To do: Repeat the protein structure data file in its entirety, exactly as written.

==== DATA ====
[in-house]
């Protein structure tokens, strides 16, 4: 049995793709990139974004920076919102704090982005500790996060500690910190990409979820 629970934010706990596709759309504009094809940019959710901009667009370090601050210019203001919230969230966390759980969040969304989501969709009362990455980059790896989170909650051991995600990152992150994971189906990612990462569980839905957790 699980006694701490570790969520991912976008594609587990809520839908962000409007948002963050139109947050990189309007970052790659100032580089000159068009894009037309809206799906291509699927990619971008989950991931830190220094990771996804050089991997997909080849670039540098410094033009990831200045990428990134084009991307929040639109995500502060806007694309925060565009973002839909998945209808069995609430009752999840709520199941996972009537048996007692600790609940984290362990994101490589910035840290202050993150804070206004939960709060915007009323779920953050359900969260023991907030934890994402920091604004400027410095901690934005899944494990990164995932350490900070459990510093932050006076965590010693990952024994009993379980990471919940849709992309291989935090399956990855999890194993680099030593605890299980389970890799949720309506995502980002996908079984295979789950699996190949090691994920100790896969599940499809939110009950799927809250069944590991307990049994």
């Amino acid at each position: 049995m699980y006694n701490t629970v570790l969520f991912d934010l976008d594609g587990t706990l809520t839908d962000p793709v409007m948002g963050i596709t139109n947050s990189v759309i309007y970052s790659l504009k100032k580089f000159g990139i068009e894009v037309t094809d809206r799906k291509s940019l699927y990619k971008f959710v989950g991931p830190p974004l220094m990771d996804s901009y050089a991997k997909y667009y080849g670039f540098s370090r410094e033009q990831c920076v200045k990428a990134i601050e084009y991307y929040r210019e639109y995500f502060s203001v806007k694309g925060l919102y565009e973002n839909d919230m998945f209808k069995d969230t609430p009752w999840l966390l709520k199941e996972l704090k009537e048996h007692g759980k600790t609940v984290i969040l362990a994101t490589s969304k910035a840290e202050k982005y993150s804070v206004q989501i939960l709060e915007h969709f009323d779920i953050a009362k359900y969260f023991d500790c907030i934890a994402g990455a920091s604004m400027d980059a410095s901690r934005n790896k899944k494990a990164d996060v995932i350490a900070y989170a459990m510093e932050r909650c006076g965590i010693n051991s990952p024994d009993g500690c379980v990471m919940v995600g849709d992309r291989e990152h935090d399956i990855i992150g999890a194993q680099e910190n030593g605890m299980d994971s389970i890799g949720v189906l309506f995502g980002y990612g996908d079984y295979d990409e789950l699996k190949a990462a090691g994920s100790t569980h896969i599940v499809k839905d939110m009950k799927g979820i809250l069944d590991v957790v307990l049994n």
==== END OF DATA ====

[in-house]
């Protein structure tokens, strides 16, 4: 049995793709990139974004920076919102704090982005500790996060500690910190990409979820 629970934010706990596709759309504009094809940019959710901009667009370090601050210019203001919230969230966390759980969040969304989501969709009362990455980059790896989170909650051991995600990152992150994971189906990612990462569980839905957790 699980006694701490570790969520991912976008594609587990809520839908962000409007948002963050139109947050990189309007970052790659100032580089000159068009894009037309809206799906291509699927990619971008989950991931830190220094990771996804050089991997997909080849670039540098410094033009990831200045990428990134084009991307929040639109995500502060806007694309925060565009973002839909998945209808069995609430009752999840709520199941996972009537048996007692600790609940984290362990994101490589910035840290202050993150804070206004939960709060915007009323779920953050359900969260023991907030934890994402920091604004400027410095901690934005899944494990990164995932350490900070459990510093932050006076965590010693990952024994009993379980990471919940849709992309291989935090399956990855999890194993680099030593605890299980389970890799949720309506995502980002996908079984295979789950699996190949090691994920100790896969599940499809939110009950799927809250069944590991307990049994």
């Amino acid at each position: 049995m699980y006694n701490t629970v570790l969520f991912d934010l976008d594609g587990t706990l809520t839908d962000p793709v409007m948002g963050i596709t139109n947050s990189v759309i309007y970052s790659l504009k100032k580089f000159g990139i068009e894009v037309t094809d809206r799906k291509s940019l699927y990619k971008f959710v989950g991931p830190p974004l220094m990771d996804s901009y050089a991997k997909y667009y080849g670039f540098s370090r410094e033009q990831c920076v200045k990428a990134i601050e084009y991307y929040r210019e639109y995500f502060s203001v806007k694309g925060l919102y565009e973002n839909d919230m998945f209808k069995d969230t609430p009752w999840l966390l709520k199941e996972l704090k009537e048996h007692g759980k600790t609940v984290i969040l362990a994101t490589s969304k910035a840290e202050k982005y993150s804070v206004q989501i939960l709060e915007h969709f009323d779920i953050a009362k359900y969260f023991d500790c907030i934890a994402g990455a920091s604004m400027d980059a410095s901690r934005n790896k899944k494990a990164d996060v995932i350490a900070y989170a459990m510093e932050r909650c006076g965590i010693n051991s990952p024994d009993g500690c379980v990471m919940v995600g849709d992309r291989e990152h935090d399956i990855i992150g999890a194993q680099e910190n030593g605890m299980d994971s389970i890799g949720v189906l309506f995502g980002y990612g996908d079984y295979d990409e789950l699996k190949a990462a090691g994920s100790t569980h896969i599940v499809k839905d939110m009950k799927g979820i809250l069944d590991v957790v307990l049994n």